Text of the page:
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\ .. DO YOU PLAY BASEBALL? Do You Want a Complete BASEBALL OUTFIT ... Consisting of an A-1 NATIONAL LEAGUE BASIC .. BALL, a SPALDING LANCE.WOOD BAT. of. the finest qualit7, and a SPALDING LEAGUt!:. Mt"tT? . If You Do. Read the Directions Below and Get Into This Contest. l[N BOYS Will EACH RECV A BALL, BAT AND MIIT rl*H*if HE Baseballs are the Spalding Official League Rall u s ed exclusT ively by the N atiorial League and by all the college teams. Each ball is wrapped in foil and put in a separate box and sealed in accordance with the regulations of the National League .O The Bats are A-I League They are the best rn the ) market, ma de of the very finest timber of the latest model, and carefully seasoned for two years. a a o .a .e a a .s a a The Mitts are made of extra quality asbestos huck, extremely tough and durable; well-padded; lace back; re-inforced at thumb with double row of stitching on heel pad and a laced thumb. The very finest made. You need one o:f these Outfits. The Ten Boys who send in the -Best Stories in this New Contest will each receive a Bat, Mitt and Ball. HOW JO ENTER THE CONTEST. This Contest J!\nds ,July 1.-t, 190_3. .. All you have to do is to remember any z _Buffalo Bill Dream No. 3.- Curious Dream 'you ever had, write it 0 Name .................................................... in five hundred words, or less, and send N6 ........ .' ....... S treet, ........................ ,., ... it with the accompanying coupon, pro.p1 erly filled out, to BUFFALO BILL 0 CityorTown ..... ............................. : ......... WEEKLY, care of Street & Smith, O state . ..................... 238 Willialn Street, New York Title of Story ... ., ...................................... "i'' l ."

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' i. I I BLJFF !\LO BILL STORIES C ON'I' .A..INING THE ONLY STORIES AUTHORIZED by HON. WILLIAM F. CODY .("Buffalo Bill") 64-Buffalo Bill's Dead-Shot Pard; or, The Will-o'-the-Wisp of the Trails. 65-Buffalo Bill's Run-Down; or, The Red-Hand Renegade's Death. 66-Buffalo Bill's Red Tr' ail; or, A Race for 67-Buffalo Bill s Best Bower; or, Calling the Turn on Death Notch Dick. 68-Buffalo Bill and the Gold Ghouls; or, Defying Death at Elephant Rock. 69-Buffalo Bill's Spy Shadower; or, The Hermit of Grand Canyon. 70-Buffalo. Bill's Secret Camp; or, Trailing the Cloven Hoofs . 71-Buffalo Bill's Sweep stake; or, Hunting the Paradise Gold Mine. 72-Buffalo Bill and the Black Heart' De sp erado; or, The Wipe-Out at Last Chance. i73-Buffalo Bill 's Death Charm; or, The Lady in Velvet 74-Buffalo Bill's Desp era te Strategy; or, The Mystery of the Cliff. 75-Buffalo Bill and the Black Mask; or, The Raffle of Death. 76-Buffalo Bill's Road Agent Round-Up; or, Panther Pete's Revenge. 77-Buffalo B111 and the Renegade Queen; or, Deadly Hand's Strange Duel. 78-Buffalo Bill's Buckskin Band; or, Forcing the Redskins to the Wall. Bill's Decoy Boys; or, The Death Rivals of the Big Horn. 8Q.-Buffalo Bill's Sure Shots; or, Buck Dawson's Big Draw. 81-Buffal o Bill's Texan Team ; or, The Dog Detective. 82-Buffalo Bill's Water Trail; or, Foiling the Mexican Bandit. 83-Buffalo Bill's Hard Night's Work; or, Captain Coolhaod's Kidnaping Plot. 84-Buffalo Bill and the Scout Miner; or, The Mounted Sharps of the Overland. 85-Buffalo Bill's Single-Handed Game; or, Nipping Outlawry in the Bud. 8()--Buffalo Bill and the L ost Miners; or, Hemmed in by Redskins. 87-Buffalo Bill's Tenderfo o t Pards; or, The Boys in Black. 88-Buffalo Bill and the Man in Blue; or, The Volunteer Vigilantes of Silver Thread City. 89-Buffalo Bill and the Outcasts of Yellow Dust City; or, Fighting for Life in the Blizzard. 90-Buffalo Bill's Crippled Crew: or, Sunflower Sam of Shasta. 91-Buffalo Bill and the Boy Scout; or, The Tenderfoot Tramper of the Overland. 92-Buffalo Bill's Young Double: or, A Yankee Boy in the Wild West. 93-Buffalo Bill and the Silent Slayers; or, The Arizona Crack Shot. 94-Buffalo Bill's Water-Gauntlet; or, The Mystery:-Man's Talisman. 95-Buffalo Bill's Gallant Stand; or, The Indian's Last Victory. 96-Buffalo Bill and the Black Mustang; or, bi ck Dearborn's Death Ride. All of the above numbers always on hand. If you cannot get them from your newsdealer, five cents a copy will bring them to you by mail, postpaid. STREET & SMITH, Publishers, 238 William Street, New York. r I ; I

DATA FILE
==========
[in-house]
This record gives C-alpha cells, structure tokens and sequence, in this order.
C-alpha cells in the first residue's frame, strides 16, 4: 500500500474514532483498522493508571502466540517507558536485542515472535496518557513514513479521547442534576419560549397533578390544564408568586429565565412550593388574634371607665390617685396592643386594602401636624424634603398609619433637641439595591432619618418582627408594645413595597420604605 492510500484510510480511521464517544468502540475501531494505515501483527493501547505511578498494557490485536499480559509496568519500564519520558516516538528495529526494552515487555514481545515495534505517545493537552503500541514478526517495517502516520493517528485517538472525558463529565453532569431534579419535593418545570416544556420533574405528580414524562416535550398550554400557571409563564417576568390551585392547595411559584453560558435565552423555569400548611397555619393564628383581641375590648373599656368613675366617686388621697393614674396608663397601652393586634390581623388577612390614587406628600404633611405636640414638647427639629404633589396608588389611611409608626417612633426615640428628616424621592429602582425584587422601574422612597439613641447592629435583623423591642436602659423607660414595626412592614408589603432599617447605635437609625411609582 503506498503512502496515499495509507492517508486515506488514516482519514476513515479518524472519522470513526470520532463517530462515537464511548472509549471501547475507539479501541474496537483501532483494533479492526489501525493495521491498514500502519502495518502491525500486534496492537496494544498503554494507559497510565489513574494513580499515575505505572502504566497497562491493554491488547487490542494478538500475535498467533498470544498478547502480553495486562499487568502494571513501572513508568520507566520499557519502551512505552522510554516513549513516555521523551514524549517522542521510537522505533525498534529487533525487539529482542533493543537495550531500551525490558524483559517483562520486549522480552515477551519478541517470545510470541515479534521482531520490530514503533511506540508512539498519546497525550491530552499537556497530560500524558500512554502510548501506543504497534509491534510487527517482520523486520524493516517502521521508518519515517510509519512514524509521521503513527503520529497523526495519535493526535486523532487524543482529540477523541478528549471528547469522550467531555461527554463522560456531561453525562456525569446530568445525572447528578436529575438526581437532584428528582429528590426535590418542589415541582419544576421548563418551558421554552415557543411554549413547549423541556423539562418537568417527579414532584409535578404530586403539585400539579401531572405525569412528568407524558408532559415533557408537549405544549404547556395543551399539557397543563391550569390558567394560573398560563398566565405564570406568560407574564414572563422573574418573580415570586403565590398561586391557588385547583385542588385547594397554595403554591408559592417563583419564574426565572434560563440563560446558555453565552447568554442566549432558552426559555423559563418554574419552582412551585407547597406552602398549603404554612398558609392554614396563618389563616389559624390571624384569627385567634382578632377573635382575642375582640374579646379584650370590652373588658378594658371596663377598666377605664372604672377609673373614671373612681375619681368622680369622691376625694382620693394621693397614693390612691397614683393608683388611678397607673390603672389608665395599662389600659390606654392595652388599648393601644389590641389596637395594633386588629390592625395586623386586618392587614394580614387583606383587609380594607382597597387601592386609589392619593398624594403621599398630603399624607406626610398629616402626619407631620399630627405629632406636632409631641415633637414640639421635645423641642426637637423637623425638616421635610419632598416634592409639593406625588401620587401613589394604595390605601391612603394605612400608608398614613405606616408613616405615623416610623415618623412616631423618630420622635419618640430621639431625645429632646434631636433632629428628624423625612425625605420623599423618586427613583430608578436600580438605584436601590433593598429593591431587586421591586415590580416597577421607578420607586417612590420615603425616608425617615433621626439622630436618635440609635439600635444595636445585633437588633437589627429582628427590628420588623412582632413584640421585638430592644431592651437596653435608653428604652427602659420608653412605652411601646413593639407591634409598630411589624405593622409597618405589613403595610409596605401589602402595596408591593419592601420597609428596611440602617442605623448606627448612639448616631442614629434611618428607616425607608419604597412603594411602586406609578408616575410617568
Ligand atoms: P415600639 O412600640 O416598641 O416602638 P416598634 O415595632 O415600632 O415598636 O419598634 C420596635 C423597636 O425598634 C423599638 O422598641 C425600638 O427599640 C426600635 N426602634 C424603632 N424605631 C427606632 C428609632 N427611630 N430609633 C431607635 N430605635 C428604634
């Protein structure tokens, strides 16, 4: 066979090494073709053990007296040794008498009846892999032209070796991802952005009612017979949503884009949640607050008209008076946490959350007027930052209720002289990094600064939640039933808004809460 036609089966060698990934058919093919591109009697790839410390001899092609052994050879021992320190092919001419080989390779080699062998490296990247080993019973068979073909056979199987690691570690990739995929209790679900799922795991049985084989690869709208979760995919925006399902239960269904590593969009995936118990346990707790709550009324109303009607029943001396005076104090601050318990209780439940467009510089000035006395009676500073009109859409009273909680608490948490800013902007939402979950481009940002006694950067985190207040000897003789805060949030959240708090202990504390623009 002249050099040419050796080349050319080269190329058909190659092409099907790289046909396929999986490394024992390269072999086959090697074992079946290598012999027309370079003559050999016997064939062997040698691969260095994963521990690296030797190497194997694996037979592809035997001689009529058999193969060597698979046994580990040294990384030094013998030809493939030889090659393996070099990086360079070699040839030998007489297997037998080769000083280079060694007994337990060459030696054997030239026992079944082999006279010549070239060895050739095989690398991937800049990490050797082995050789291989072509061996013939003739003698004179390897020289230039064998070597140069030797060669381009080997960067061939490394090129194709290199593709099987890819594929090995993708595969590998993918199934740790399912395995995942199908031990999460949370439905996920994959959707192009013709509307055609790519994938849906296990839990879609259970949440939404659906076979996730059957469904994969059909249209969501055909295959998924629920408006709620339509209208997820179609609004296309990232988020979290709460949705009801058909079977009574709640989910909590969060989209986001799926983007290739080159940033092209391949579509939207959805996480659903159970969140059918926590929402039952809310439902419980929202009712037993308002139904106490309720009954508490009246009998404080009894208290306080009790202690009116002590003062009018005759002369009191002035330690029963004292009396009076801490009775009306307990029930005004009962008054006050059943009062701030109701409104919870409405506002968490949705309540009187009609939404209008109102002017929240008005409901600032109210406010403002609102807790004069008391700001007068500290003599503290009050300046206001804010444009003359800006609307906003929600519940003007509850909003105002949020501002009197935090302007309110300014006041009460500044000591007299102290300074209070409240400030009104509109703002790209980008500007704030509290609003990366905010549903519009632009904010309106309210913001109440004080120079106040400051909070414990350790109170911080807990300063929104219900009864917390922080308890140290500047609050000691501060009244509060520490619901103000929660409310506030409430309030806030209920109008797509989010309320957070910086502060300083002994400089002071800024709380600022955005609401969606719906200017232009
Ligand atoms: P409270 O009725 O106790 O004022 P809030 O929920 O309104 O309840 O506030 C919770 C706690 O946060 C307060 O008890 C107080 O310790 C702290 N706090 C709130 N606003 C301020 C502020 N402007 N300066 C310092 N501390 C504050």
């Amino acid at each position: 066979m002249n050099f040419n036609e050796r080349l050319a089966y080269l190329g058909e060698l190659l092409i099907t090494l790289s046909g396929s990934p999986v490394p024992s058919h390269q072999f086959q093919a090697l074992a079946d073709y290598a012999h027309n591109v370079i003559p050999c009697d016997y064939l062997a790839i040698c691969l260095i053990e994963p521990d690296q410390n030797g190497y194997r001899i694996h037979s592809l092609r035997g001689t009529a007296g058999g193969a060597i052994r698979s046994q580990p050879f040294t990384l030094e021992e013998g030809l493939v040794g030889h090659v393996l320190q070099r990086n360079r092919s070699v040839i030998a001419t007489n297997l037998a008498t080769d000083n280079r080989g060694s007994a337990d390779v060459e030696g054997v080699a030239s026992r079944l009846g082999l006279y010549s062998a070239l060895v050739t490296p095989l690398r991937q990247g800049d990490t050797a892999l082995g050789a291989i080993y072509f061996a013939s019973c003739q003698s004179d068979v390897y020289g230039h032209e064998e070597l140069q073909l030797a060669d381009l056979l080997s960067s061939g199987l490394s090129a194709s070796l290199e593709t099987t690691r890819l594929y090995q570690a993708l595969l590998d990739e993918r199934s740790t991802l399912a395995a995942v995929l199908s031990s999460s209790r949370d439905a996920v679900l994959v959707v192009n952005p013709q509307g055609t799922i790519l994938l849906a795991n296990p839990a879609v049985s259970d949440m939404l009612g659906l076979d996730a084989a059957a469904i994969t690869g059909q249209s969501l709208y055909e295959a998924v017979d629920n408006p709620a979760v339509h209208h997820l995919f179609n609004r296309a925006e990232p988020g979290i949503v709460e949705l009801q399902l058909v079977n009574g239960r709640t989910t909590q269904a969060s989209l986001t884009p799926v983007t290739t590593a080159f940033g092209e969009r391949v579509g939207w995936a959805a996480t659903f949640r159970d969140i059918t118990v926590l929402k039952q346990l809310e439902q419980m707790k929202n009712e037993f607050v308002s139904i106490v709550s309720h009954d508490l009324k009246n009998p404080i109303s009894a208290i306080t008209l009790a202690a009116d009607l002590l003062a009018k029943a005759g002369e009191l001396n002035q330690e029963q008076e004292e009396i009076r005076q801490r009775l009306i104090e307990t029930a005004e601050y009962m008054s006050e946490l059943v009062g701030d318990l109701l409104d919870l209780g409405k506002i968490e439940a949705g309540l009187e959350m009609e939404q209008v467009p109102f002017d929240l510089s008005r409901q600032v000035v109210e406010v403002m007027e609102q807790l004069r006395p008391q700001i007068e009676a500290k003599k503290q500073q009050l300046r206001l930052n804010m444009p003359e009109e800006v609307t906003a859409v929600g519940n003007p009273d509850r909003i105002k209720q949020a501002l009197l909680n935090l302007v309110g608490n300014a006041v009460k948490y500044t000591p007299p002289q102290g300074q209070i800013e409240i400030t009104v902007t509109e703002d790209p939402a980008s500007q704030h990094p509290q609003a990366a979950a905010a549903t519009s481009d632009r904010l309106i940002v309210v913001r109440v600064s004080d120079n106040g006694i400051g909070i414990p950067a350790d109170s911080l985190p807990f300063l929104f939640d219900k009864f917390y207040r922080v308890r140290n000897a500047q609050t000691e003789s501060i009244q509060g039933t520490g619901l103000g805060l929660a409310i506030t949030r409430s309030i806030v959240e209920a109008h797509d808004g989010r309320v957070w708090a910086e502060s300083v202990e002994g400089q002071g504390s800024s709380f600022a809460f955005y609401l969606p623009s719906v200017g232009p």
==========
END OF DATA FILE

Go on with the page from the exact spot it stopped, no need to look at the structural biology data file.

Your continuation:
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\ A NEW/DEA! A NEW WEEKLY 1 . 'BRA VE AND BOLCfJ Street & Smith's New Weekly is a big Departure from anything ever Published Before. E.ACH NUMBER CONTAINS .A THE STORIES ARE Cf Jf PLETE STORY .AND OF EVERY KIND. That means a11 descriptions of first-class stories. For every story published in BRAVE AND BOLD will first-class in the best sense-written by a well-known boys' author, full of rattling incident and lively adventure, aud brimming with interest fro m cover to cover. No matter what kind of a boy you are, no matter what your tastes are, no matter\\ hat kind of a story ybu prefer, you will hail BRAVE AND BoLD with delight as soon as you see it. It is the kind of a weekly you have been wishing for. Variety is the spice of life, and Brave and Bold is well seasoned with it. STORIES OF ADVE..VTURE. STORIES OF AIYSTERl". STORIES OF EXPLO= RATION I..V LANDS. STORIES OF LIFE IN GREAT CITIES. STORIES OF JVONDERFUL lNVENTIO ... VS. No. t .-One Boy in a Thousand; or, Yankee to the BackbC>ne. By Fred Thorpe. No. 2.-Among the Malays; or, The Mystery of The Haunted Isle. Hy Cornelius Shea. No. 3.-The Diamond Tattoo; or, Dick Hardy's Fight for a Fortune. By n. Boyington. No. 4.-The Boy Balloonists; or, AJDong Weird Polar People. By Frank Sheridan. No. 5.-The Spotted Six; or, The Mystery of Calvert Hathaway. By Thorpe No. 6.-The Winged Demon; or, The Gold King of the Yukon. By W. C. Patten. No. 7.-Stolen-A School-house; or, Sport and Strife at Still l{iver. By E. A. Young. No. 8.-The Sea-Wanderer; or; The Cruise of the Submarine Boat. By Cornelius Shea. No. 9.-The Dark Secret; or, Sam Short, the Boy Stowaway. By Launce Poyntz. . No. 10.--The King of the Air; or, Lost In the .Sar gasso Sea. By Howard Hoskins. No. 11.-The Young Silver Hunters; or, The Lost City of the Andes. By Cornelius Shea. 'No. 12.-A Remarkable Voyage; or, The Fortunes of Wandering Jack. By Captain Hale. Copies of the Brave and Bold nrecldy may he purchased for Five Cents from all Newsdealers, or from STREET & S1l/ITH, 238 William Street, New Yorl1.